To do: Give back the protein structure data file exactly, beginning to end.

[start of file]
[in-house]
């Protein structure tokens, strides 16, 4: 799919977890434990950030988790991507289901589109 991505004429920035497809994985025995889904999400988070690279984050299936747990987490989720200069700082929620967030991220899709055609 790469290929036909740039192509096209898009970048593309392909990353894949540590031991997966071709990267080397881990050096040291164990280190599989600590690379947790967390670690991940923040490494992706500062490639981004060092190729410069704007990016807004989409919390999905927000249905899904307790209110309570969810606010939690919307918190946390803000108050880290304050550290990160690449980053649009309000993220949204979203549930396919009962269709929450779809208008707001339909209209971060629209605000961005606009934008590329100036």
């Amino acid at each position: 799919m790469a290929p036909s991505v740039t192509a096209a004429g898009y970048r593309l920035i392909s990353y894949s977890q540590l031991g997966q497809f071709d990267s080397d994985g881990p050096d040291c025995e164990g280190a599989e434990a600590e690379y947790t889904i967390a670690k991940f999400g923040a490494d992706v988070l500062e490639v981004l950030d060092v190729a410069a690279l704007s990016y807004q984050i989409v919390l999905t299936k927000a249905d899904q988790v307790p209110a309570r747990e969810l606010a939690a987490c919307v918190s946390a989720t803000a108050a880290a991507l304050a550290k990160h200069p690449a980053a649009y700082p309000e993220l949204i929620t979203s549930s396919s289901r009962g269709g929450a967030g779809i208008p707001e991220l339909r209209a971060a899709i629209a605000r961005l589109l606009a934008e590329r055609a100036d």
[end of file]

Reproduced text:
[in-house]
């Protein structure tokens, strides 16, 4: 799919977890434990950030988790991507289901589109 991505004429920035497809994985025995889904999400988070690279984050299936747990987490989720200069700082929620967030991220899709055609 790469290929036909740039192509096209898009970048593309392909990353894949540590031991997966071709990267080397881990050096040291164990280190599989600590690379947790967390670690991940923040490494992706500062490639981004060092190729410069704007990016807004989409919390999905927000249905899904307790209110309570969810606010939690919307918190946390803000108050880290304050550290990160690449980053649009309000993220949204979203549930396919009962269709929450779809208008707001339909209209971060629209605000961005606009934008590329100036």
């Amino acid at each position: 799919m790469a290929p036909s991505v740039t192509a096209a004429g898009y970048r593309l920035i392909s990353y894949s977890q540590l031991g997966q497809f071709d990267s080397d994985g881990p050096d040291c025995e164990g280190a599989e434990a600590e690379y947790t889904i967390a670690k991940f999400g923040a490494d992706v988070l500062e490639v981004l950030d060092v190729a410069a690279l704007s990016y807004q984050i989409v919390l999905t299936k927000a249905d899904q988790v307790p209110a309570r747990e969810l606010a939690a987490c919307v918190s946390a989720t803000a108050a880290a991507l304050a550290k990160h200069p690449a980053a649009y700082p309000e993220l949204i929620t979203s549930s396919s289901r009962g269709g929450a967030g779809i208008p707001e991220l339909r209209a971060a899709i629209a605000r961005l589109l606009a934008e590329r055609a100036d």